In just two weeks, I will join our Dickinson delegation (Neil Leary, Timothy Damon ’12, Sarah Ganong ’13, Samuel Pollan ’14, Anna McGinn ’14, Keziah Groth-Tuft ’17) at COP21 in Paris. What is COP21? COP21 is the 21st Conference of the Parties to the United Nations Framework Convention on Climate Change (UNFCCC). This meeting will also serve as the 11th session of the Parties to the Kyoto Protocol (CMP11). From November 30-December 11, 2015, governments will work to reach a new universal climate change agreement. In light of the recent attacks in Paris, the President of the French Republic, François Hollande, confirmed that the conference would continue as planned. As the world stands in solidarity for peace, we will also stand for global environmental action and awareness.
Last December, I attended the 20th Conference of the Parties (COP20) in Lima, Peru, as a result of Dickinson’s 2014 Global Climate Change Mosaic. As a part of an interdisciplinary approach to studying global climate change, Dickinson offers students the opportunity to explore multiple dimensions of climate policy, science, and society through the “Global Climate Change Mosaic Program.” Following our preparations, myself and 14 other students traveled to Lima to participate in COP20, where we interviewed representatives of national governments, civil society organizations, scientific institutions and environmental groups to better understand and document perspectives on key issues in the climate negotiations. Upon return, the research team reflected on the conference outcomes, wrote research papers using the videotaped interviews, observations of the COP and other materials, gave a public presentation, and created a digital library of the COP interviews. My work culminated in a research project highlighting Article 6 under the UNFCCC, which focuses on climate change education, outreach, and public participation throughout the history of the negotiations. In Paris, I will extend the breadth of my research on Article 6 as I follow-up with climate experts, Party delegates, and NGO leaders that I connected with in Peru.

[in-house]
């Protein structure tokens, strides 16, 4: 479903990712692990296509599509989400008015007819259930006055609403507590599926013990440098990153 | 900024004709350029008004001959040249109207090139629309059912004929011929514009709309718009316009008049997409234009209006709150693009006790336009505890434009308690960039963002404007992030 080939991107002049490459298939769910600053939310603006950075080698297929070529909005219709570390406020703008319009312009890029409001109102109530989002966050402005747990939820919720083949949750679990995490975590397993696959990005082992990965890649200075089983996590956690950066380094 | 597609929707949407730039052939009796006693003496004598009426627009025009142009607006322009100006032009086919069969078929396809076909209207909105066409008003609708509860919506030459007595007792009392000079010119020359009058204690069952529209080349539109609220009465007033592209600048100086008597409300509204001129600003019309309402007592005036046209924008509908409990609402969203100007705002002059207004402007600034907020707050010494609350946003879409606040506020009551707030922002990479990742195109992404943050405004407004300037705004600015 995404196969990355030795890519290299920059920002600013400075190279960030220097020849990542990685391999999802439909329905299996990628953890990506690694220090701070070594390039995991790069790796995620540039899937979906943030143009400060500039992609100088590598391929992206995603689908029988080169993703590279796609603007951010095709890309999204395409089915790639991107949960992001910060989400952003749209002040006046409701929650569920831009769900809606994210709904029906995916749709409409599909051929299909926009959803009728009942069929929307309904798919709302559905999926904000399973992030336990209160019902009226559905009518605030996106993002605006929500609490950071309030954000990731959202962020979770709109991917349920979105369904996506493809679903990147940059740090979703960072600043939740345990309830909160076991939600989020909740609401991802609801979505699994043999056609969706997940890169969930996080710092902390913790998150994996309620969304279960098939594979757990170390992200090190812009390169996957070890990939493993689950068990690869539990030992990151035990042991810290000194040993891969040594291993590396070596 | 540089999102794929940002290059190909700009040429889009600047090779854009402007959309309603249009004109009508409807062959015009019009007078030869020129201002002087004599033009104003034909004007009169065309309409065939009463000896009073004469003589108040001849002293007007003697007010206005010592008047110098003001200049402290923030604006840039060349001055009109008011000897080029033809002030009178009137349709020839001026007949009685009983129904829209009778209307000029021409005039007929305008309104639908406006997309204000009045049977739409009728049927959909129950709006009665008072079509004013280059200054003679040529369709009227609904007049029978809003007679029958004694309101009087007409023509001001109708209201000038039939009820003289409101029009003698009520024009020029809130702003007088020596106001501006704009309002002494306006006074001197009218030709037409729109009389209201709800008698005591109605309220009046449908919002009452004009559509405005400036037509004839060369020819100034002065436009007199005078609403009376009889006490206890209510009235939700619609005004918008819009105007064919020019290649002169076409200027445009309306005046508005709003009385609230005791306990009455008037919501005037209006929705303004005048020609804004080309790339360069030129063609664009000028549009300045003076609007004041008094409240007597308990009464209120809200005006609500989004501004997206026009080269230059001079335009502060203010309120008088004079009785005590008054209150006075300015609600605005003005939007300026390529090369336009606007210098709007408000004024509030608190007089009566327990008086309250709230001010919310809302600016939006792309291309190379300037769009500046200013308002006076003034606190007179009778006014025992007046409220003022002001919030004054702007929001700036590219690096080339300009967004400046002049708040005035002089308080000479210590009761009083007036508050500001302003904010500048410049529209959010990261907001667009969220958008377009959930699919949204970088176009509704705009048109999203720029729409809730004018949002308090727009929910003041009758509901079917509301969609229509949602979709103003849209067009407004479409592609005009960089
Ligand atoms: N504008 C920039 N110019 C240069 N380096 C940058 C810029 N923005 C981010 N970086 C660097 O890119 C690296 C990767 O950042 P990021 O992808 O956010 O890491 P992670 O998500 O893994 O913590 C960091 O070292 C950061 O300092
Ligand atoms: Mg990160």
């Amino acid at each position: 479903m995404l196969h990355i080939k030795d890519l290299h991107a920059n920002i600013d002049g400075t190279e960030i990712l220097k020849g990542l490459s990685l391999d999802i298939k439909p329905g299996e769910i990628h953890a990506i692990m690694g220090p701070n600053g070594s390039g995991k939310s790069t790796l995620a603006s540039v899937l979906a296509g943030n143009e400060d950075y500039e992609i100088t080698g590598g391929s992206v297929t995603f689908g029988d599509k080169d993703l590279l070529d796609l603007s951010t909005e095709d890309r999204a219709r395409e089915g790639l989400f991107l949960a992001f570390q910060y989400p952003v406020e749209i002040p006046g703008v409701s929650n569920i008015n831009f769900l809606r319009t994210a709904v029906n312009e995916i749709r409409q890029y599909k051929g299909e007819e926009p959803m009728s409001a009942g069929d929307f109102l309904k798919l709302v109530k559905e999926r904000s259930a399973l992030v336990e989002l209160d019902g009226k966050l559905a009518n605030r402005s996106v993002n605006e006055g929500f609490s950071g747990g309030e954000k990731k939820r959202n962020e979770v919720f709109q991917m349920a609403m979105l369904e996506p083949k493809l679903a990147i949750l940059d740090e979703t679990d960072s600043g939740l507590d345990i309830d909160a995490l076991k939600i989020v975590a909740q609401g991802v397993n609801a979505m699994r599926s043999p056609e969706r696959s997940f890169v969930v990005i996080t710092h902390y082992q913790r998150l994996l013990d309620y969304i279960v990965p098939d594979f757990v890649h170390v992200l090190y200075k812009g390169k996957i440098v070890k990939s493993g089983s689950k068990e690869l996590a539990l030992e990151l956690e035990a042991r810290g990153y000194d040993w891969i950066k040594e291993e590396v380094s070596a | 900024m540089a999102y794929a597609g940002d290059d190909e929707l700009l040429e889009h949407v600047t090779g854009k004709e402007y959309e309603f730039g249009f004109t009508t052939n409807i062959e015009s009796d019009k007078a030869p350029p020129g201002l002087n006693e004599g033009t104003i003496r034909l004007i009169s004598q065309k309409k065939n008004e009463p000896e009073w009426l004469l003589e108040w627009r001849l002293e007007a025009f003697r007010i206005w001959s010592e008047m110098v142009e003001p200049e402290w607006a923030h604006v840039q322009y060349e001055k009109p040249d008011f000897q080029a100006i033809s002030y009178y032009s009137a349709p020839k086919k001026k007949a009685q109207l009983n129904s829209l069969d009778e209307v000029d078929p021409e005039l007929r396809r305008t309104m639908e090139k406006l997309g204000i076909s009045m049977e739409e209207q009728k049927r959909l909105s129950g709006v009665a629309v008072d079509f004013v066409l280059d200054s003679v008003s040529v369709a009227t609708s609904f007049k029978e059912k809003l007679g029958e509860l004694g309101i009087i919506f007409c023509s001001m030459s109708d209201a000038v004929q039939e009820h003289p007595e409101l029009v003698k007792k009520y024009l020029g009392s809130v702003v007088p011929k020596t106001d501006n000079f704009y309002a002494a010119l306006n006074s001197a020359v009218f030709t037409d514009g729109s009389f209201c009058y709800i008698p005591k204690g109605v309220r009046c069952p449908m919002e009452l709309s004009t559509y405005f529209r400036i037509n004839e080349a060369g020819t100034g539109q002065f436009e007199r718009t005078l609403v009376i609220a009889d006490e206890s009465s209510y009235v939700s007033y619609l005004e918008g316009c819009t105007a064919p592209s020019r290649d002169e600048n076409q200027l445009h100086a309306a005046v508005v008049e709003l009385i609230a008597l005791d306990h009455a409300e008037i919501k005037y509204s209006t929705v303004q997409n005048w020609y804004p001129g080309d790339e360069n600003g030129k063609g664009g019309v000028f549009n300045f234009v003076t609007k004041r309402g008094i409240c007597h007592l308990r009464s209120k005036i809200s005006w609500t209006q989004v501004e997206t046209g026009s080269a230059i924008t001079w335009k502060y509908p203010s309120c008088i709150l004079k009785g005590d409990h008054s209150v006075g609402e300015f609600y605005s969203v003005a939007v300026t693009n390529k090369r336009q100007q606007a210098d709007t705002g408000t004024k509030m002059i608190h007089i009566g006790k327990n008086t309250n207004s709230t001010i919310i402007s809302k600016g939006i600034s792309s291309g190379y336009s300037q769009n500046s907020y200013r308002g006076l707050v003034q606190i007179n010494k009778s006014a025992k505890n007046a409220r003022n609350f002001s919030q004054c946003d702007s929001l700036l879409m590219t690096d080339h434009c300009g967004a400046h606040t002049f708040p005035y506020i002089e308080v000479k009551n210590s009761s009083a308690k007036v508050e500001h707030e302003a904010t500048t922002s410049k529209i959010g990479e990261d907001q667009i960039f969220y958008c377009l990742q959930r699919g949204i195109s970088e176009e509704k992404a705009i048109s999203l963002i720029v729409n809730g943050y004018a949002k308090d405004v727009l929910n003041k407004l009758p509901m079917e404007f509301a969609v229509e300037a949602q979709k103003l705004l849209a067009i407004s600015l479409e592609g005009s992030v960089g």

This year, our Dickinson delegation is a bit different from usual. Though we are not a formal Global Climate Change Mosaic, our delegation is certainly a mosaic of experiences, classes, majors, and interests; we are comprised of current students and Dickinson graduates who represent leaders in sustainability on campus through CSE, Baird Fellows, and/or Global Climate Change Mosaic, etc. Dickinsonians will call to action in Paris and on December 5th, we will welcome two Rose-Walters Prize for Global Environmental Activism recipients, James Balog and Bill McKibben, at the Human Energy Installation Exhibit in front of the Eiffel Tower for the “Climate Action - Engaging the Next Generation” event.
As the CSE Communications and Media Intern, I will be sharing live COP21 updates on all CSE social media – Be sure to tune in! If you are interested in blogging about the negotiations, we encourage you to join us in the conversation. Follow us #OnTheRoadToParis